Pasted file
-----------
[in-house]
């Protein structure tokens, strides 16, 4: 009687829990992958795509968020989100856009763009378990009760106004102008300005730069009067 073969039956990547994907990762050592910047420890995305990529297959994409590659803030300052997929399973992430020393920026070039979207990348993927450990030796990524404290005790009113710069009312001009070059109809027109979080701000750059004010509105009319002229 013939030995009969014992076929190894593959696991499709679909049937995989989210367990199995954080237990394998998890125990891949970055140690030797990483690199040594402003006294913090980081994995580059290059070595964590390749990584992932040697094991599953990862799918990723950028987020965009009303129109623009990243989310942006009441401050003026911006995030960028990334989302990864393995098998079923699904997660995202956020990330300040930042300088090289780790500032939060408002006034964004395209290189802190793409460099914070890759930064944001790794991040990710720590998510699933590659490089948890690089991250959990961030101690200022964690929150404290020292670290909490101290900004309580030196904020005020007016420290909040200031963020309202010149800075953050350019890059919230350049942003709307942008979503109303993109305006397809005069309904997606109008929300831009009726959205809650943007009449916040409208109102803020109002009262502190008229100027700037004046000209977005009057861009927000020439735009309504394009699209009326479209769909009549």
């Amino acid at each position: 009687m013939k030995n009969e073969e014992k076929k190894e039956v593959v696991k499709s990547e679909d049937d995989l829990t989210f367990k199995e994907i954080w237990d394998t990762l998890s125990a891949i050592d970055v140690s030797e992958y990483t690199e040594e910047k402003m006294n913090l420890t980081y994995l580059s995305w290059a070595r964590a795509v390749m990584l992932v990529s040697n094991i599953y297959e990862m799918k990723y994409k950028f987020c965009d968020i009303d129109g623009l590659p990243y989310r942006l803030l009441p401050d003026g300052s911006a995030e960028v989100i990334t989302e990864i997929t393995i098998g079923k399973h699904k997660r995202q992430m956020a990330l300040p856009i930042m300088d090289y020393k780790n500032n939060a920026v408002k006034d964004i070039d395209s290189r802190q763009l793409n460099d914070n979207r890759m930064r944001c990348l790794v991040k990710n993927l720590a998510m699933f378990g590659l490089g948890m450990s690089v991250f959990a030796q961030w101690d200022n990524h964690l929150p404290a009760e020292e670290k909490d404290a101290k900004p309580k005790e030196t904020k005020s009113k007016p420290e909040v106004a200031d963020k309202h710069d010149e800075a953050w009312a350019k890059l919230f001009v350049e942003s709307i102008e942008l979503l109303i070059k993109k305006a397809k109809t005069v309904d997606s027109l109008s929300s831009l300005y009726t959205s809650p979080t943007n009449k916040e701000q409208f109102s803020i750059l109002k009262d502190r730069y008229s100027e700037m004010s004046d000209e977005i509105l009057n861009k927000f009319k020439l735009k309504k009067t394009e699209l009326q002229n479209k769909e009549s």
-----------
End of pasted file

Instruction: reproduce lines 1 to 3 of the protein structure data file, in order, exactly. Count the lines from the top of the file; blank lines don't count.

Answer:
[in-house]
């Protein structure tokens, strides 16, 4: 009687829990992958795509968020989100856009763009378990009760106004102008300005730069009067 073969039956990547994907990762050592910047420890995305990529297959994409590659803030300052997929399973992430020393920026070039979207990348993927450990030796990524404290005790009113710069009312001009070059109809027109979080701000750059004010509105009319002229 013939030995009969014992076929190894593959696991499709679909049937995989989210367990199995954080237990394998998890125990891949970055140690030797990483690199040594402003006294913090980081994995580059290059070595964590390749990584992932040697094991599953990862799918990723950028987020965009009303129109623009990243989310942006009441401050003026911006995030960028990334989302990864393995098998079923699904997660995202956020990330300040930042300088090289780790500032939060408002006034964004395209290189802190793409460099914070890759930064944001790794991040990710720590998510699933590659490089948890690089991250959990961030101690200022964690929150404290020292670290909490101290900004309580030196904020005020007016420290909040200031963020309202010149800075953050350019890059919230350049942003709307942008979503109303993109305006397809005069309904997606109008929300831009009726959205809650943007009449916040409208109102803020109002009262502190008229100027700037004046000209977005009057861009927000020439735009309504394009699209009326479209769909009549």
């Amino acid at each position: 009687m013939k030995n009969e073969e014992k076929k190894e039956v593959v696991k499709s990547e679909d049937d995989l829990t989210f367990k199995e994907i954080w237990d394998t990762l998890s125990a891949i050592d970055v140690s030797e992958y990483t690199e040594e910047k402003m006294n913090l420890t980081y994995l580059s995305w290059a070595r964590a795509v390749m990584l992932v990529s040697n094991i599953y297959e990862m799918k990723y994409k950028f987020c965009d968020i009303d129109g623009l590659p990243y989310r942006l803030l009441p401050d003026g300052s911006a995030e960028v989100i990334t989302e990864i997929t393995i098998g079923k399973h699904k997660r995202q992430m956020a990330l300040p856009i930042m300088d090289y020393k780790n500032n939060a920026v408002k006034d964004i070039d395209s290189r802190q763009l793409n460099d914070n979207r890759m930064r944001c990348l790794v991040k990710n993927l720590a998510m699933f378990g590659l490089g948890m450990s690089v991250f959990a030796q961030w101690d200022n990524h964690l929150p404290a009760e020292e670290k909490d404290a101290k900004p309580k005790e030196t904020k005020s009113k007016p420290e909040v106004a200031d963020k309202h710069d010149e800075a953050w009312a350019k890059l919230f001009v350049e942003s709307i102008e942008l979503l109303i070059k993109k305006a397809k109809t005069v309904d997606s027109l109008s929300s831009l300005y009726t959205s809650p979080t943007n009449k916040e701000q409208f109102s803020i750059l109002k009262d502190r730069y008229s100027e700037m004010s004046d000209e977005i509105l009057n861009k927000f009319k020439l735009k309504k009067t394009e699209l009326q002229n479209k769909e009549s």